LoRaWAN defines the communication protocol and system architecture of the network, and the LoRa physical layer enables long-distance communication links. Designed from the bottom up, LoRaWAN optimizes LPWAN (Low Power Wide Area Network) for battery life, capacity, distance and cost. An overview of the LoRaWAN specifications for different regions is given, as well as a high-level comparison of the different technologies competing in the LPWAN space.
5. LoRaWAN network topology
The LoRaWAN network is a typical Mesh network topology. In this network architecture, the LoRa gateway is responsible for data aggregation and connecting terminal devices and back-end cloud data servers. The gateway and server are connected via TCP/IP network. There is two-way communication between all nodes and the gateway. Considering the battery-powered situation, the terminal node usually sleeps. When there is data to be sent, it wakes up and then sends the data.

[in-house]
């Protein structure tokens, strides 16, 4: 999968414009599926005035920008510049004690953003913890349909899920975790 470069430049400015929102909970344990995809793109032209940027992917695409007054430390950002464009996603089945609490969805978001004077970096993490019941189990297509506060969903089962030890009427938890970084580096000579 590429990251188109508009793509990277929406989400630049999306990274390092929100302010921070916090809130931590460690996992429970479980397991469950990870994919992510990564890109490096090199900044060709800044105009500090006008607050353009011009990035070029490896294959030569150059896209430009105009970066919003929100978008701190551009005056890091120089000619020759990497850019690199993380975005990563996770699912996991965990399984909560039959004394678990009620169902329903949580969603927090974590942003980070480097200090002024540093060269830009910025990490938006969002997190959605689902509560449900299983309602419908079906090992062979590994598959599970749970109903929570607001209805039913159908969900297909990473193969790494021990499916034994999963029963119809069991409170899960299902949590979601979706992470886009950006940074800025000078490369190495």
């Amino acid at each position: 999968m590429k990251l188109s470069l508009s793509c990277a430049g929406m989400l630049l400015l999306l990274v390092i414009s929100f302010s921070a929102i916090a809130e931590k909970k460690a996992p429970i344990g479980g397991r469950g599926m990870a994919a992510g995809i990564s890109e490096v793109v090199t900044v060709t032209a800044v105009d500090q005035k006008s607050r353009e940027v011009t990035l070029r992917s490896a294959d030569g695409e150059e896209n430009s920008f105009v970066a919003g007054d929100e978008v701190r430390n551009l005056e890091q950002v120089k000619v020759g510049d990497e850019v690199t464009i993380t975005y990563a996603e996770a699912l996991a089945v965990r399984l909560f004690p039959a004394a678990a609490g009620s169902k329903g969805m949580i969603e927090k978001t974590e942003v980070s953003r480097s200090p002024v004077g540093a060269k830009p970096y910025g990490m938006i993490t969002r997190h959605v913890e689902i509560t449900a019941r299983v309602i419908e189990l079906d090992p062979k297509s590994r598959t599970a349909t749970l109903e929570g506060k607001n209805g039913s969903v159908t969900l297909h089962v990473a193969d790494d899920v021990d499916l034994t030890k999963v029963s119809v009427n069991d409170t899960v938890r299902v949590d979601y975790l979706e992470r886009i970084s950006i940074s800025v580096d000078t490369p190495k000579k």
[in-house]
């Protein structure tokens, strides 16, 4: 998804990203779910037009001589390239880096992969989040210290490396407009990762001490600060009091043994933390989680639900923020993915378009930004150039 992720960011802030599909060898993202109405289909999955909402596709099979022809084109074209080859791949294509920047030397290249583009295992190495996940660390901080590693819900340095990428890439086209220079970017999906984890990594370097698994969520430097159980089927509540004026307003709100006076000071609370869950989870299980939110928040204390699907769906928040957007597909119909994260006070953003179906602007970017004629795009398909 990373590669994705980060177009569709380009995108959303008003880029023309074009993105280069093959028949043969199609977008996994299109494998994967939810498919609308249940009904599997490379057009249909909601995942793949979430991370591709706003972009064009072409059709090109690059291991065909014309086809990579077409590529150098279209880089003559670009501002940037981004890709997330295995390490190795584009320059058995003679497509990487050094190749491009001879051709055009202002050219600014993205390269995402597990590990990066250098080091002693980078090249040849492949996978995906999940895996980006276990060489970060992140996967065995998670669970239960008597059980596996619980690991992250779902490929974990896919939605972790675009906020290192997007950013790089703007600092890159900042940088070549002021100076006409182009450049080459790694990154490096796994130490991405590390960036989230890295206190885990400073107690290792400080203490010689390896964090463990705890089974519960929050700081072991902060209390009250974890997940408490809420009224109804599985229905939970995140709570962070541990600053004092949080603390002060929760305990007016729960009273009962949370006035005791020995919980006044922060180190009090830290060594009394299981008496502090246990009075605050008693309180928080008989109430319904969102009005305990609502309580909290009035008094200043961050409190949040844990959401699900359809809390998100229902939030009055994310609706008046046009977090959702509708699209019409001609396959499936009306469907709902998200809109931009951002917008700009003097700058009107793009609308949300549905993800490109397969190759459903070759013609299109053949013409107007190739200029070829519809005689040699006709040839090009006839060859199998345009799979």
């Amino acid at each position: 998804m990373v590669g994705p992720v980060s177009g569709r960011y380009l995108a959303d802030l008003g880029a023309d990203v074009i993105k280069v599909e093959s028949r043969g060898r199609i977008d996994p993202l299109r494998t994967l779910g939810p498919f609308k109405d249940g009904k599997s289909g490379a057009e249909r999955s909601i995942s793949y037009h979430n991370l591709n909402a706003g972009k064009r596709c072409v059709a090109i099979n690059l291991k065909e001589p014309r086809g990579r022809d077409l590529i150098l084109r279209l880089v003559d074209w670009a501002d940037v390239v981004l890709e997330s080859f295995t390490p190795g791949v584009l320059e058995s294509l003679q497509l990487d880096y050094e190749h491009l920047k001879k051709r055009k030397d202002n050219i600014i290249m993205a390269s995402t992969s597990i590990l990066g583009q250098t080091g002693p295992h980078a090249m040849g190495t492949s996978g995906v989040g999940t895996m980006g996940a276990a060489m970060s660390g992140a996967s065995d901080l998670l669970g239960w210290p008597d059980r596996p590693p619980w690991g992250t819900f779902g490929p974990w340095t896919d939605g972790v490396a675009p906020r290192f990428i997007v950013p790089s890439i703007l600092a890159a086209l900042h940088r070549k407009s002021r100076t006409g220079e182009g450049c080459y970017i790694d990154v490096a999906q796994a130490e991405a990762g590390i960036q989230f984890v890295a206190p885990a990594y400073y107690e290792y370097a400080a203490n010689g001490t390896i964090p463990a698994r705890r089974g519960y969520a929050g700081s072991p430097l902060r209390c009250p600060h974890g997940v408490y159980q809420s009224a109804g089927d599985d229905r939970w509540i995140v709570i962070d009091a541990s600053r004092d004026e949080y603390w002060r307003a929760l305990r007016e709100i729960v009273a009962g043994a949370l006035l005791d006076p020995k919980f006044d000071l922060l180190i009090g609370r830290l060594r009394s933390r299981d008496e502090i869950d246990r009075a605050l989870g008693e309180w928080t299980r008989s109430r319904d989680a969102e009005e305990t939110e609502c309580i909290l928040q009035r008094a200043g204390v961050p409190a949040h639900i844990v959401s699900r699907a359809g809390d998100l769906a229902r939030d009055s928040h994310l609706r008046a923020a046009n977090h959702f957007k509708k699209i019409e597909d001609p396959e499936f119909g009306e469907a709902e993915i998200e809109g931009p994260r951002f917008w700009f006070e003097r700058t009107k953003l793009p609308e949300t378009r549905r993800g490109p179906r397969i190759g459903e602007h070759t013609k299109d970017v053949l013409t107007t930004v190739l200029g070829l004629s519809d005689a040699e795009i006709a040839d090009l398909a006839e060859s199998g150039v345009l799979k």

Therefore, using LoRa technology, we are able to obtain longer transmission distances with low transmit power. This low-power wide-area technology is necessary for large-scale deployment of wireless sensor networks.
6. Advantages and Disadvantages of LoRa Technology
Generally speaking, transmission rate, operating frequency band and network topology are the three main parameters that affect the characteristics of sensor networks. The choice of transmission rate will affect the transmission distance and battery life of the system; the choice of operating frequency band must compromise the frequency band and system design goals; and in the FSK system, the choice of network topology is determined by the transmission distance requirements and the nodes needed by the system. Determined by number. LoRa combines digital spread spectrum, digital signal processing and forward error correction coding technology to achieve unprecedented performance. Previously, only high-level industrial radio communications would incorporate these technologies, but with the introduction of LoRa, the situation in the field of embedded wireless communications has completely changed.